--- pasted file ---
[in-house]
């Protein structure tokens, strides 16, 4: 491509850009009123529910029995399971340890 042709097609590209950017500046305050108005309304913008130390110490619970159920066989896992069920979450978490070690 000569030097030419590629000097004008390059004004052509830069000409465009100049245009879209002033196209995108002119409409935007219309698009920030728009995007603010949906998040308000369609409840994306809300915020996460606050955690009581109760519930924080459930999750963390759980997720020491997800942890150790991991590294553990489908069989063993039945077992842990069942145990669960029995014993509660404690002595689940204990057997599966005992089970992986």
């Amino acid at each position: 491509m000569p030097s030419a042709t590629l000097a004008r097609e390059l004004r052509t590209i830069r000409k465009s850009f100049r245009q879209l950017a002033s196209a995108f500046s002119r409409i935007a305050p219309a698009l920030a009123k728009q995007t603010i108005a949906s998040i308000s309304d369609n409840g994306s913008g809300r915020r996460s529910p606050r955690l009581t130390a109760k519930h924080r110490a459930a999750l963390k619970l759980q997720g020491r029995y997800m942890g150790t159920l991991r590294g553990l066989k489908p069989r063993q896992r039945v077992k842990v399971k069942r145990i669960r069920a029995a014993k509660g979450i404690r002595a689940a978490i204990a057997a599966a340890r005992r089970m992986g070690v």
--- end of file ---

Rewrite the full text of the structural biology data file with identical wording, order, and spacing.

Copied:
[in-house]
């Protein structure tokens, strides 16, 4: 491509850009009123529910029995399971340890 042709097609590209950017500046305050108005309304913008130390110490619970159920066989896992069920979450978490070690 000569030097030419590629000097004008390059004004052509830069000409465009100049245009879209002033196209995108002119409409935007219309698009920030728009995007603010949906998040308000369609409840994306809300915020996460606050955690009581109760519930924080459930999750963390759980997720020491997800942890150790991991590294553990489908069989063993039945077992842990069942145990669960029995014993509660404690002595689940204990057997599966005992089970992986």
């Amino acid at each position: 491509m000569p030097s030419a042709t590629l000097a004008r097609e390059l004004r052509t590209i830069r000409k465009s850009f100049r245009q879209l950017a002033s196209a995108f500046s002119r409409i935007a305050p219309a698009l920030a009123k728009q995007t603010i108005a949906s998040i308000s309304d369609n409840g994306s913008g809300r915020r996460s529910p606050r955690l009581t130390a109760k519930h924080r110490a459930a999750l963390k619970l759980q997720g020491r029995y997800m942890g150790t159920l991991r590294g553990l066989k489908p069989r063993q896992r039945v077992k842990v399971k069942r145990i669960r069920a029995a014993k509660g979450i404690r002595a689940a978490i204990a057997a599966a340890r005992r089970m992986g070690v």